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Cancer Res. 2001 Apr 15;61(8):3410-8.

Epigenetic patterns in the progression of esophageal adenocarcinoma.

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Department of Surgery, University of Southern California, Keck School of Medicine, Norris Comprehensive Cancer Center, Los Angeles, CA 90089-9176, USA.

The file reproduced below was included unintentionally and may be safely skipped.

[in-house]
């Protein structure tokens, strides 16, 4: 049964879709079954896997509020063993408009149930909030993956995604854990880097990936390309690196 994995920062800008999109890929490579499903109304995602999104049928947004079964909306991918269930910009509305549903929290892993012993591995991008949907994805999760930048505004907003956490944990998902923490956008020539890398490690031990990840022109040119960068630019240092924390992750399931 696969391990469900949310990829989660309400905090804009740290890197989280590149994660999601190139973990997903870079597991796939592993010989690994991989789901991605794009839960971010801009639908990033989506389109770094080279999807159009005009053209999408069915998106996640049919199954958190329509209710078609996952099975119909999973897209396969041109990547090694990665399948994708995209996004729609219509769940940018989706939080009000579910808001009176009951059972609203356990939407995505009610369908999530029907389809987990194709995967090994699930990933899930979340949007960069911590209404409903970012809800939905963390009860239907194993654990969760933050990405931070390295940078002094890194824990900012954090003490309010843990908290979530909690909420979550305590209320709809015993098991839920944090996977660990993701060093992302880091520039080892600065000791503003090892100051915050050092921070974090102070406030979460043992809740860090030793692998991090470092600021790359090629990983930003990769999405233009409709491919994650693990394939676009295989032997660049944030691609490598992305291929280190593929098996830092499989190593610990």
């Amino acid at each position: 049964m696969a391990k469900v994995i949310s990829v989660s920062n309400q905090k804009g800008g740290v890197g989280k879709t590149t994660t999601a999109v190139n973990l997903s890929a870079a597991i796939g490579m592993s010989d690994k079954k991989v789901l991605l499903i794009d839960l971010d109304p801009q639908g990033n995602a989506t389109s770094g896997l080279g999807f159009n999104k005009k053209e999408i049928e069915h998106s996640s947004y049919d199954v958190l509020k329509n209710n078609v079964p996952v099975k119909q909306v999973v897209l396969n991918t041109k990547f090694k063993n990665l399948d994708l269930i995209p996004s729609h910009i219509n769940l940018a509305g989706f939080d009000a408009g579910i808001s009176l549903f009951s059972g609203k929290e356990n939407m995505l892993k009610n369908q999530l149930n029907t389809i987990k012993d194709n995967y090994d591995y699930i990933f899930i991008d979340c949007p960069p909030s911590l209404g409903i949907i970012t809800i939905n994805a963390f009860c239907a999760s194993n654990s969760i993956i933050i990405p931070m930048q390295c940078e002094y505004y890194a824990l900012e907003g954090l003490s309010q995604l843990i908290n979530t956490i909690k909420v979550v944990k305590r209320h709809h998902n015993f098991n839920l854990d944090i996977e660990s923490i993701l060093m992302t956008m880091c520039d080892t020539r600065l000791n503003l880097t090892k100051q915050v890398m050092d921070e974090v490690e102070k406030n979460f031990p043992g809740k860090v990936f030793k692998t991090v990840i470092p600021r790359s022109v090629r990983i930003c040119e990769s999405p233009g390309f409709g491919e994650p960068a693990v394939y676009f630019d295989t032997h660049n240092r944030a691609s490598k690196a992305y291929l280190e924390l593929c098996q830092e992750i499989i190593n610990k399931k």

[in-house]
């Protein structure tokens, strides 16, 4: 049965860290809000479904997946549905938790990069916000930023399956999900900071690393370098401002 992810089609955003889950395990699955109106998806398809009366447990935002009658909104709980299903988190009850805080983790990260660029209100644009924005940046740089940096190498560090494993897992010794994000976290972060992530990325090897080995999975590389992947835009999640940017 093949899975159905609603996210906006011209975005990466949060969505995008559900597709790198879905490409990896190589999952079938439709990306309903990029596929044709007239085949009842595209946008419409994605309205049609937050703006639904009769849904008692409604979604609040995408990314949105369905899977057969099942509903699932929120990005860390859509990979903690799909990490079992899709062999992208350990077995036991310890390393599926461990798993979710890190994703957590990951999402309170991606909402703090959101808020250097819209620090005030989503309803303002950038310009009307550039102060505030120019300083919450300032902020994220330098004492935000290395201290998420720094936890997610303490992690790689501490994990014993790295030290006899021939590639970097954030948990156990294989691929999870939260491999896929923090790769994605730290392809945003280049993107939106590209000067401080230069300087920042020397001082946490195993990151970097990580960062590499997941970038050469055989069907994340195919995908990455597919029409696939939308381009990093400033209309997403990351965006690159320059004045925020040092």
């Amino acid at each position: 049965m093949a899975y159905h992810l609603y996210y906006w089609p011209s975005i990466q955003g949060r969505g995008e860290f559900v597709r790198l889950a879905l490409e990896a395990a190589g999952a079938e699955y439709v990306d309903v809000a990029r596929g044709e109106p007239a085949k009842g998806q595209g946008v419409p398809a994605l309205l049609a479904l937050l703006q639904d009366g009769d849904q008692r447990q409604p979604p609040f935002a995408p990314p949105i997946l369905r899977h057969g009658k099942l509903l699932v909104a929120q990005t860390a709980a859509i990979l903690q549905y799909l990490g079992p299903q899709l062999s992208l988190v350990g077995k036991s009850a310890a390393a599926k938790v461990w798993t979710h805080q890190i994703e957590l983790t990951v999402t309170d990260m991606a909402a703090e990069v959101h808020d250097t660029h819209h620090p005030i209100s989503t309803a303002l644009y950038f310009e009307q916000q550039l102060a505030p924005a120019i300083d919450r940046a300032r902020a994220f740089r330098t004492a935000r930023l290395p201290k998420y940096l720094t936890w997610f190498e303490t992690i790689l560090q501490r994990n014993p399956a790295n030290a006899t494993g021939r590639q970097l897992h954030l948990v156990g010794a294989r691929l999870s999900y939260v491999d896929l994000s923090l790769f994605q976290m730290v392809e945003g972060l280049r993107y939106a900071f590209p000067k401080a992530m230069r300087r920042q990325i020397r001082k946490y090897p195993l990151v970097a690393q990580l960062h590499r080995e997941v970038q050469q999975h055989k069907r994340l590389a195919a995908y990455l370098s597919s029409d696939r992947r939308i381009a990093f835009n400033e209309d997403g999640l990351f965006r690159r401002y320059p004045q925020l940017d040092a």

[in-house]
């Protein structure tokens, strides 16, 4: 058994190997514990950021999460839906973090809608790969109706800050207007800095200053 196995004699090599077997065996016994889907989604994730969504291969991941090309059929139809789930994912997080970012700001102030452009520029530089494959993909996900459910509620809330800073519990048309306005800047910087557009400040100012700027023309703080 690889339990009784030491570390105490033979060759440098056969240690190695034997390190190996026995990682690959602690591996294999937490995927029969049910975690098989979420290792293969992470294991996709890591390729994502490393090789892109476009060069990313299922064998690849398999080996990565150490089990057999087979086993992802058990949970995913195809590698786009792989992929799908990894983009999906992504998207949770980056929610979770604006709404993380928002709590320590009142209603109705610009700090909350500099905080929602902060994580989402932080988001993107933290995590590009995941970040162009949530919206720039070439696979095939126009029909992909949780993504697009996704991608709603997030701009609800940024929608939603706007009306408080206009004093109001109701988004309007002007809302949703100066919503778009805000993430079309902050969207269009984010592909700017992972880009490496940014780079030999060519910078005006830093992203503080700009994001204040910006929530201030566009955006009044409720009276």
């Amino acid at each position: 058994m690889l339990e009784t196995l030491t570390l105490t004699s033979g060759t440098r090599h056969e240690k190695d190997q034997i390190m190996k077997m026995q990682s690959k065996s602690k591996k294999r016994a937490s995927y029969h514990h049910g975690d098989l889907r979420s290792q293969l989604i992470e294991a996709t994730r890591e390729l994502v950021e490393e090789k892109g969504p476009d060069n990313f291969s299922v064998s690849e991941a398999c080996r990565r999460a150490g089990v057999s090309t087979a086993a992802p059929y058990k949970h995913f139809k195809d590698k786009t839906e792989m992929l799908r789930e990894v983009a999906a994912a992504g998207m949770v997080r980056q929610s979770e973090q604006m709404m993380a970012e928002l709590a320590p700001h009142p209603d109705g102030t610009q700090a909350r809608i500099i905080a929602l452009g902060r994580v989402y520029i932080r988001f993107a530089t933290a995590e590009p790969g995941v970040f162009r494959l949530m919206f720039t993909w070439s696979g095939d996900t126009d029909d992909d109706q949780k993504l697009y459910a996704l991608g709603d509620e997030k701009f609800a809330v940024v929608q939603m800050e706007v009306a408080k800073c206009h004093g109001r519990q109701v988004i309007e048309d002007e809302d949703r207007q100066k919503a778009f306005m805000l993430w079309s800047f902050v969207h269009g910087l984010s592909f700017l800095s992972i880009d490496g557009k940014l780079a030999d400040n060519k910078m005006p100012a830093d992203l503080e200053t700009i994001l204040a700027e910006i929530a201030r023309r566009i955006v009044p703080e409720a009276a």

Esophageal adenocarcinoma (EAC) arises after normal squamous mucosa undergoes metaplasia to specialized columnar epithelium (intestinal metaplasia or Barrett's esophagus), which can then ultimately progress to dysplasia and subsequent malignancy. Epigenetic studies of this model have thus far been limited to the DNA methylation analysis of a few genes. In this study, we analyzed a panel of 20 genes using a quantitative, high-throughput methylation assay, METHYLIGHT: We used this broader approach to gain insight into concordant methylation behavior between genes and to generate epigenomic fingerprints for the different histological stages of EAC. Our study included a total of 104 tissue specimens from 51 patients with different stages of Barrett's esophagus and/or associated adenocarcinoma. We screened 84 of these samples with the full panel of 20 genes and found distinct classes of methylation patterns in the different types of tissue. The most informative genes were those with an intermediate frequency of significant hypermethylation [ranging from 15% (CDKN2A) to 60% (MGMT) of the samples]. This group could be further subdivided into three classes, according to the absence (CDKN2A, ESR1, and MYOD1) or presence (CALCA, MGMT, and TIMP3) of methylation in normal esophageal mucosa and stomach, or the infrequent methylation of normal esophageal mucosa accompanied by methylation in all normal stomach samples (APC). The other genes were less informative, because the frequency of hypermethylation was below 5% (ARF, CDH1, CDKN2B, GSTP1, MLH1, PTGS2, and THBS1), completely absent (CTNNB1, RB1, TGFBR2, and TYMS1), or ubiquitous (HIC1 and MTHFR), regardless of tissue type. Each class undergoes unique epigenetic changes at different steps of disease progression of EAC, suggesting a step-wise loss of multiple protective barriers against CpG island hypermethylation. The aberrant hypermethylation occurs at many different loci in the same tissues, suggestive of an overall deregulation of methylation control in EAC tumorigenesis. However, we did not find evidence for a distinct group of tumors with a CpG island methylator phenotype. Finally, we found that normal and metaplastic tissues from patients with evidence of associated dysplasia or cancer had a significantly higher incidence of hypermethylation than similar tissues from patients with no further progression of their disease. The fact that the samples from these two groups of patients were histologically indistinguishable, yet molecularly distinct, suggests that the occurrence of such hypermethylation may provide a clinical tool to identify patients with premalignant Barrett's who are at risk for further progression.

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